A recent Florida appellate court decision may alter long-standing prohibitions against non-compete agreements for certain professionals. In AmSurg New Port Richey FL Inc. v. Vangara, the court upheld a non-compete, finding that it prohibited a physician from operating a rival business—but not from practicing medicine. This was the pivotal distinction for saving the non-compete, and other state courts could adopt this same logic.
Background: In 2007, Dr. Vangara and his business partners entered into a joint venture agreement with AmSurg New Port Richey FL, Inc. (AmSurg), to form the New Port Richey FL Multi–Specialty ASC, LLC (Multi–Specialty ASC)—an ambulatory surgical center. The joint-venture agreement was governed by Tennessee law and included a non-compete. By its terms, the restrictive covenants prohibited Dr. Vangara from having “any financial interest in any business or entity competing or planning to compete with the [Multi-Specialty ASC].”
But Dr. Vangara failed to comply with this covenant. In 2010, AmSurg learned that Dr. Vangara owned and operated a competing ambulatory surgery business, and after multiple cease-and-desist requests, Dr. Vangara refused to stop. AmSurg finally responded by suing Dr. Vangara for breach of contract and various other business torts.
Rationale: At the trial court level, Dr. Vangara filed a summary judgment motion, arguing that the non-compete was invalid as a matter of law. The trial court agreed. It found that the non-compete was inimical to Tennessee’s public policy, and therefore unenforceable. The trial court relied on a Tennessee Supreme Court decision that prohibited most contracts that restrict a doctor’s right to freely practice medicine.
In that case, a medical clinic sued to enforce a non-compete that prevented a physician from practicing medicine within a twenty-five mile radius. Finding that the non-compete was unenforceable as a matter of public policy, the Tennessee Supreme Court placed more value on public interest considerations—such as affordable healthcare and a patient’s fundamental right to freely choose physicians—rather than the specific terms of the contract. These same concerns guided the trial court’s refusal to enforce Dr. Vangara’s non-compete.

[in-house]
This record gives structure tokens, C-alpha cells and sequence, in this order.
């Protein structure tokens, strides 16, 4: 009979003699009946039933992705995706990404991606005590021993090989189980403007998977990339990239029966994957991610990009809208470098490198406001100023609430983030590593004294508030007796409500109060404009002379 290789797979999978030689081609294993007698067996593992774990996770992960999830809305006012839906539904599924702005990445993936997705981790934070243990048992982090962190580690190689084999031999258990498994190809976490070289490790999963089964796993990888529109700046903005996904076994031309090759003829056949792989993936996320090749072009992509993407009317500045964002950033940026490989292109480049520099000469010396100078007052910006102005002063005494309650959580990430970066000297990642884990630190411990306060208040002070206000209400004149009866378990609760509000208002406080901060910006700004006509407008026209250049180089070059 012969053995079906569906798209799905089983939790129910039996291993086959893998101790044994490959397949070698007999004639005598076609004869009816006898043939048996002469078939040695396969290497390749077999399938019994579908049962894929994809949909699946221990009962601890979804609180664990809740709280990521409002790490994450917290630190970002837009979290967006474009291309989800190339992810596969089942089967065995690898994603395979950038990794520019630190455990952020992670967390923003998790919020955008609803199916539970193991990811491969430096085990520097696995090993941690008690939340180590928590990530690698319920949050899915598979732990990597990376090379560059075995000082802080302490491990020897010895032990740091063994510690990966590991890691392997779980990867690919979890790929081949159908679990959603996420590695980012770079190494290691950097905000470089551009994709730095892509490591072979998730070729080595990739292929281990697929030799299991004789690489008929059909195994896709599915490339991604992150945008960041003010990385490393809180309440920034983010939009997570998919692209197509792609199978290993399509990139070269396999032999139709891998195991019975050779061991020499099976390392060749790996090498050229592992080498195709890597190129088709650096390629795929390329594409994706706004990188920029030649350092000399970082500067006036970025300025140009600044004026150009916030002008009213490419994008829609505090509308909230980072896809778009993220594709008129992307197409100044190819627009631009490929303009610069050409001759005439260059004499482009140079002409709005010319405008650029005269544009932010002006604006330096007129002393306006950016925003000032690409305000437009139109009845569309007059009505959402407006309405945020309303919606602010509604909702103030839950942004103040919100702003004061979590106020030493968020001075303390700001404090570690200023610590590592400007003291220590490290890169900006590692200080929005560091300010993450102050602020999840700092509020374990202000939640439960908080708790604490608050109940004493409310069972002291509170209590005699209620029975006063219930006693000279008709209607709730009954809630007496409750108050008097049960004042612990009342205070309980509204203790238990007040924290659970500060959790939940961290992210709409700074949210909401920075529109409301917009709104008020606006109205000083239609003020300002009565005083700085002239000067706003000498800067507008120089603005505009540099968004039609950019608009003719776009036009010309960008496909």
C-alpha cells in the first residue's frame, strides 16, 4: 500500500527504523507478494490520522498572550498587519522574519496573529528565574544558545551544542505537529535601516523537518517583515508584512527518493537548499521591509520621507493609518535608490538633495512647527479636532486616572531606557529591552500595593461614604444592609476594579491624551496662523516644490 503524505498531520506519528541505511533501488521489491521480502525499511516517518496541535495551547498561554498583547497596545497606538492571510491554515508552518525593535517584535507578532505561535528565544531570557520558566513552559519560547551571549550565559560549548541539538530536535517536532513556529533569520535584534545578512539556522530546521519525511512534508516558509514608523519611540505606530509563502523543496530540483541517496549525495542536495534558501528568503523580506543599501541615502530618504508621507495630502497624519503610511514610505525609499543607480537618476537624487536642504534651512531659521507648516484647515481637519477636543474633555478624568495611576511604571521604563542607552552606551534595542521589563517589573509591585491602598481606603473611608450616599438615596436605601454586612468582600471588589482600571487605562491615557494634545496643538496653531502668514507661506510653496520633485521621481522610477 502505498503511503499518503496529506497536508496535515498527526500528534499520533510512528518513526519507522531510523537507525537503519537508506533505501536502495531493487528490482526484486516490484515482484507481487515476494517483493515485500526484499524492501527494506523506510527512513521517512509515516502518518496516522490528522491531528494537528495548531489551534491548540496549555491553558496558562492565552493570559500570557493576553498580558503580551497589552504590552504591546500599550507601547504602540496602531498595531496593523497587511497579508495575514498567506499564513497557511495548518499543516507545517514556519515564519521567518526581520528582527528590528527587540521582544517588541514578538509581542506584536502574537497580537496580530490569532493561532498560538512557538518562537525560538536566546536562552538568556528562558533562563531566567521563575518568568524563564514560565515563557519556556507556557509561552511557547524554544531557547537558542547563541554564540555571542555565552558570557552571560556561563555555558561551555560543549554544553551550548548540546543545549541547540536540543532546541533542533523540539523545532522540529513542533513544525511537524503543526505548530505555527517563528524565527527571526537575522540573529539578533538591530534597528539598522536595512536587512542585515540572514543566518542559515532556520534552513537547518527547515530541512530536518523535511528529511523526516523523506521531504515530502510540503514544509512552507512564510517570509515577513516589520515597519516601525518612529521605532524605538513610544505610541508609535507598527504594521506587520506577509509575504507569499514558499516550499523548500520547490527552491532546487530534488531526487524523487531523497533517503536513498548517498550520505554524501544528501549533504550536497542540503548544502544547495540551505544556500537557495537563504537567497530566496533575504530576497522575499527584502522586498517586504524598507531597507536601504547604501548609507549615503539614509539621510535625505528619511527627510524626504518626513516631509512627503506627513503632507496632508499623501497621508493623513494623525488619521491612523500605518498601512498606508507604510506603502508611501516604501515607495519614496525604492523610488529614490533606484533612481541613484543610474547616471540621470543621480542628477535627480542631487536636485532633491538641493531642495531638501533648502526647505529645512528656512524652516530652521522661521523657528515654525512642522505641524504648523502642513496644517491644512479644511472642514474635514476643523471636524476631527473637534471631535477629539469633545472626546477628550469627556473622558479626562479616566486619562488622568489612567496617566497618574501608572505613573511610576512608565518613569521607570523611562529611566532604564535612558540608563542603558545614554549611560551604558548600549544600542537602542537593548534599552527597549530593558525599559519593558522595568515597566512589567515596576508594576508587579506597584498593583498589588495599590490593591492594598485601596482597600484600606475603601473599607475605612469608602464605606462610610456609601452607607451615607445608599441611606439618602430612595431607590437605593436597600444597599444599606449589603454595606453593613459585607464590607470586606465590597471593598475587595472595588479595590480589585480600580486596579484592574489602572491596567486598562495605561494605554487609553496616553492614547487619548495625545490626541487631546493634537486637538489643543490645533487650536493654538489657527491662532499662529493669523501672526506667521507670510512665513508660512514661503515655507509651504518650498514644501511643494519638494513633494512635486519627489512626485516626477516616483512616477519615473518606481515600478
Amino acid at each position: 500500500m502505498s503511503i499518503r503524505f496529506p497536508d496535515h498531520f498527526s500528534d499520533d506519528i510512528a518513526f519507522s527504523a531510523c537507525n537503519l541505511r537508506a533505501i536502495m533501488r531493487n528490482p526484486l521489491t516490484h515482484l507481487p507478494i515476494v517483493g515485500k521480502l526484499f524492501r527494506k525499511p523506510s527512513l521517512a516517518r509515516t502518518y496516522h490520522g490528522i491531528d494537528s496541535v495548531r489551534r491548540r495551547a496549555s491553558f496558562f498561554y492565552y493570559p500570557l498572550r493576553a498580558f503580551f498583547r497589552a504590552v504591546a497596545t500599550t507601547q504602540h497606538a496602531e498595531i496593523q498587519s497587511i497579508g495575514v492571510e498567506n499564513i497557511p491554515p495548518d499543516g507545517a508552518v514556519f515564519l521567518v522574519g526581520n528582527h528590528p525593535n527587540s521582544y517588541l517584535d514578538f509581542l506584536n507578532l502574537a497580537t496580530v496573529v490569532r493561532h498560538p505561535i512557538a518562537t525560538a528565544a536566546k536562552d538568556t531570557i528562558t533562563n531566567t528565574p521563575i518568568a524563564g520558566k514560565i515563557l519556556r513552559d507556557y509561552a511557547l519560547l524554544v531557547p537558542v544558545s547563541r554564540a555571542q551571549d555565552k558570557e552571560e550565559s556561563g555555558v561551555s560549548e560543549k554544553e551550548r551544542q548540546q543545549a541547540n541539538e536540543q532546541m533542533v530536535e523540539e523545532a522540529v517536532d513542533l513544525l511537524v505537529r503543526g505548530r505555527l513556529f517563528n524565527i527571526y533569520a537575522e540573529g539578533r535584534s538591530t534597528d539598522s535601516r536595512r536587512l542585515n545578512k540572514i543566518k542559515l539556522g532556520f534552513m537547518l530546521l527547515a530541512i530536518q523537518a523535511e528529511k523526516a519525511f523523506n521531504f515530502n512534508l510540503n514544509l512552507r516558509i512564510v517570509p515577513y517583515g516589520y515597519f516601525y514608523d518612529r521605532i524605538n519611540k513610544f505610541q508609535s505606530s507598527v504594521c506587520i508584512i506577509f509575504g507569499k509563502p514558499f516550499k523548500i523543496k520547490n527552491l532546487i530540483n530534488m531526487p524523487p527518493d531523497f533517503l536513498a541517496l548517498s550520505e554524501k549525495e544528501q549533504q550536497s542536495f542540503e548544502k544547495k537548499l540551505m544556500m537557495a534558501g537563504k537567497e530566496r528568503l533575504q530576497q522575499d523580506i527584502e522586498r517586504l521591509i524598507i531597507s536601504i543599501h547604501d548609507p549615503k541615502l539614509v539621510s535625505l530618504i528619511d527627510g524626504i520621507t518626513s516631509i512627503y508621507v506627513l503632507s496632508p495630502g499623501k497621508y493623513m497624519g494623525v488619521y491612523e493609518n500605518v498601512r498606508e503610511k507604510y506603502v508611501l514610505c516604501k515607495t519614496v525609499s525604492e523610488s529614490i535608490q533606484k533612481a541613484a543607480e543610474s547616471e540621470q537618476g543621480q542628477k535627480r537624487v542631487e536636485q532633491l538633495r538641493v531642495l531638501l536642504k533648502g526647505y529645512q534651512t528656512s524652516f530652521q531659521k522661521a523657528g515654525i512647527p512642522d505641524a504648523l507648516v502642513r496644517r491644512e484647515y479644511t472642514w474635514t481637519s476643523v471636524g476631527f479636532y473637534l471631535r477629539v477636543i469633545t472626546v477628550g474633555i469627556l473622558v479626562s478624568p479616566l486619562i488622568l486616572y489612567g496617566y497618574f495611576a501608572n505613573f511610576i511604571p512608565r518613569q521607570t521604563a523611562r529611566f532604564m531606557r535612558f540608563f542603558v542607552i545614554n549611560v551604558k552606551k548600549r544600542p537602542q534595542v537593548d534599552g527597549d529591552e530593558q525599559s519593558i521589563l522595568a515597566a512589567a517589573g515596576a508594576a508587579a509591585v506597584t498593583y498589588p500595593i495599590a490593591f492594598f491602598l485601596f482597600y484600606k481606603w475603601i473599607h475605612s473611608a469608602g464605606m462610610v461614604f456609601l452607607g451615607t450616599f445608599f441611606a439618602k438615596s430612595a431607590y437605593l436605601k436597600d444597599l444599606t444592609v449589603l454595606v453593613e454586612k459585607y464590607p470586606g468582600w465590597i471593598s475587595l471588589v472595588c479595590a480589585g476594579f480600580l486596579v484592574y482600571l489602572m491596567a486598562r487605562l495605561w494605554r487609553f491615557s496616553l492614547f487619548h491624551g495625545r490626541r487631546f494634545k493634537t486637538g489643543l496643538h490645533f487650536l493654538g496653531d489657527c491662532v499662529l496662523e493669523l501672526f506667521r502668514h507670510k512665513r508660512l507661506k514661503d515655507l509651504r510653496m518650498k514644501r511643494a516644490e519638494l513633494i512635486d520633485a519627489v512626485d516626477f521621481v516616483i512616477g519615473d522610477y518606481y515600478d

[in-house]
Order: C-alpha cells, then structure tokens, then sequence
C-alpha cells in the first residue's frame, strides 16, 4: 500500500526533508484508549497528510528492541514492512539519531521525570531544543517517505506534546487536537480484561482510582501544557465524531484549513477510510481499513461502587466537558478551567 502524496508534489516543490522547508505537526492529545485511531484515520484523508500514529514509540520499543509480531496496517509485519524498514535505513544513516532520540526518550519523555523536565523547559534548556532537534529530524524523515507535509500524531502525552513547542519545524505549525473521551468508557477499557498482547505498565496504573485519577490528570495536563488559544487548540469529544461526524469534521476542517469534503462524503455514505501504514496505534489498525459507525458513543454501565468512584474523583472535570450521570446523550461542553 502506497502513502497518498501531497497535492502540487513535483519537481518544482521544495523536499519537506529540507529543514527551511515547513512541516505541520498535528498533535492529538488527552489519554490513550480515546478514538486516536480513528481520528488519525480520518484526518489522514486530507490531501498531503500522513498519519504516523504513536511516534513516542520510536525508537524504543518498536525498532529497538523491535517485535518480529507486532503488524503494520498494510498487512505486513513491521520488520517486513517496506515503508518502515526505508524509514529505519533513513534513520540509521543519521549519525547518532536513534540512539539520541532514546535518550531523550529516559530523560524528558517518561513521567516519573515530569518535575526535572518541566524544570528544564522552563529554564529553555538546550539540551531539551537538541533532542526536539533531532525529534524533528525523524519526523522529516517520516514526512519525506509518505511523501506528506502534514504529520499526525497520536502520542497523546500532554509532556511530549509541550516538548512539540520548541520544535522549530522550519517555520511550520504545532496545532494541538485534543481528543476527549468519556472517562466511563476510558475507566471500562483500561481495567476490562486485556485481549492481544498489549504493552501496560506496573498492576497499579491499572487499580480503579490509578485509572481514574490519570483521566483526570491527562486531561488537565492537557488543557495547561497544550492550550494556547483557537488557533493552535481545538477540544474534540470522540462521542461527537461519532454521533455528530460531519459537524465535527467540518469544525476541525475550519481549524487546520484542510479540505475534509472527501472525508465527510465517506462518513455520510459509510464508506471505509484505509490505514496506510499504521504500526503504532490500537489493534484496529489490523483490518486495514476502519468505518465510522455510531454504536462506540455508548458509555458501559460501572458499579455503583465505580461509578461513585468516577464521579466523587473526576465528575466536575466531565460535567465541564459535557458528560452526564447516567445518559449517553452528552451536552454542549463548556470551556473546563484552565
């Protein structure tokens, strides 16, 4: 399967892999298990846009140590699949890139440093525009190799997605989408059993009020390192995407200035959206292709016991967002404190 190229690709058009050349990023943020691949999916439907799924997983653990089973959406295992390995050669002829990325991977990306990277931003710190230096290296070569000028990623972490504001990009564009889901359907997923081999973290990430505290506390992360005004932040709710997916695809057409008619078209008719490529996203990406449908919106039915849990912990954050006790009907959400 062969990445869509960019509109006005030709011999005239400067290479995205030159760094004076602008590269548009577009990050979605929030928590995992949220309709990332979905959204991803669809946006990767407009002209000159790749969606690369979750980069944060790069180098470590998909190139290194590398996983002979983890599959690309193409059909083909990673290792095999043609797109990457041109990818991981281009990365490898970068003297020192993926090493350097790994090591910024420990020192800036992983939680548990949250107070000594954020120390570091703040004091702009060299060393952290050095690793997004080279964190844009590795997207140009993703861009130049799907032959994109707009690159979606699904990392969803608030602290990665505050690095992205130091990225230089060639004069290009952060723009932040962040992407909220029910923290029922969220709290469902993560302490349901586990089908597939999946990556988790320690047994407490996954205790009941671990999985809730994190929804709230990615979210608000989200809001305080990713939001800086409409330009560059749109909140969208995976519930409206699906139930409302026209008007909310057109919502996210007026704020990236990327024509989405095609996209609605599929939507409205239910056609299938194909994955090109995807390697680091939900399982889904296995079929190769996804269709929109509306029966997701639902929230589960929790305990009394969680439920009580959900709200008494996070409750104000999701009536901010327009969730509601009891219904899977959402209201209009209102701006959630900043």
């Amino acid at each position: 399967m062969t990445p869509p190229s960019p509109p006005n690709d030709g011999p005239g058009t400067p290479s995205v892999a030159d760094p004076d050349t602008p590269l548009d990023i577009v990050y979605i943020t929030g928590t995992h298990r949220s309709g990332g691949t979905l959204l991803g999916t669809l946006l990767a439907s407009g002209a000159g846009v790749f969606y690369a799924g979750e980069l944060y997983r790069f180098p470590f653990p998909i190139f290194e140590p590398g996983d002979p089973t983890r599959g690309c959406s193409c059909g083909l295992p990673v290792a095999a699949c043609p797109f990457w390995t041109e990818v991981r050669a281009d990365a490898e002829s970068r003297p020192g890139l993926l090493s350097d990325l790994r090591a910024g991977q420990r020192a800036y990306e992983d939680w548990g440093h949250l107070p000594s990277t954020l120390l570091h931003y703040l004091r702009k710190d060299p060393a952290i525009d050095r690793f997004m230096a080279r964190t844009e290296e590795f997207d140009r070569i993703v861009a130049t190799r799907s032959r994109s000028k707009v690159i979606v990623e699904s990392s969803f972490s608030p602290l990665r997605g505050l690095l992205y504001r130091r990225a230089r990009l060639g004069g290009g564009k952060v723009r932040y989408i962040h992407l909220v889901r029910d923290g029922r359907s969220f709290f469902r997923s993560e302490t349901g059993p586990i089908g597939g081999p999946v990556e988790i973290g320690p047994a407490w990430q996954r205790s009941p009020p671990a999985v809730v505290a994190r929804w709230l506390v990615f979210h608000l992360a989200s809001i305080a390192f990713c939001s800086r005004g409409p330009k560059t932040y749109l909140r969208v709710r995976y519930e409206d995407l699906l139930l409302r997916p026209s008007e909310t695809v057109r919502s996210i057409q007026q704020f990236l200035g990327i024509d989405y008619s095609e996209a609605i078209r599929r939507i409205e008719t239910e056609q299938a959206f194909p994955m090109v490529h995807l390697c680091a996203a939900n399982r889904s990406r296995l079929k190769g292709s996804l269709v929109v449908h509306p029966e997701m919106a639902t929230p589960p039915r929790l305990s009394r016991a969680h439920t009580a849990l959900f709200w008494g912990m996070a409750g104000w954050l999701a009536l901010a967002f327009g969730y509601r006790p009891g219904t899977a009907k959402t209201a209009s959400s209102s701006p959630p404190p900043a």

On appeal, the court took a narrower interpretation of the Tennessee Supreme Court decision. It distinguished between “practicing medicine” and “operating a competing business.” The court reasoned that the joint-venture agreement only prevented Dr. Vangara from having ownership interests in competing businesses—not from practicing medicine. The court pointed out that the non-compete specifically provided that Dr. Vangara was “not prevent[ed] from engaging in his … profession, the practice of medicine.” Because Dr. Vangara could freely practice medicine without violating the joint-venture agreement, the court reversed the summary judgment previously entered in Dr. Vangara’s favor.
Take Away: In states that prohibit non-competes for certain professions based on public policy concerns, this court’s distinction—between “practicing” a profession and “owning” a competing business within that profession—could limit the scope of those non-compete bans. Companies should thus consider making similar distinctions when drafting non-competes for traditionally-protected professionals.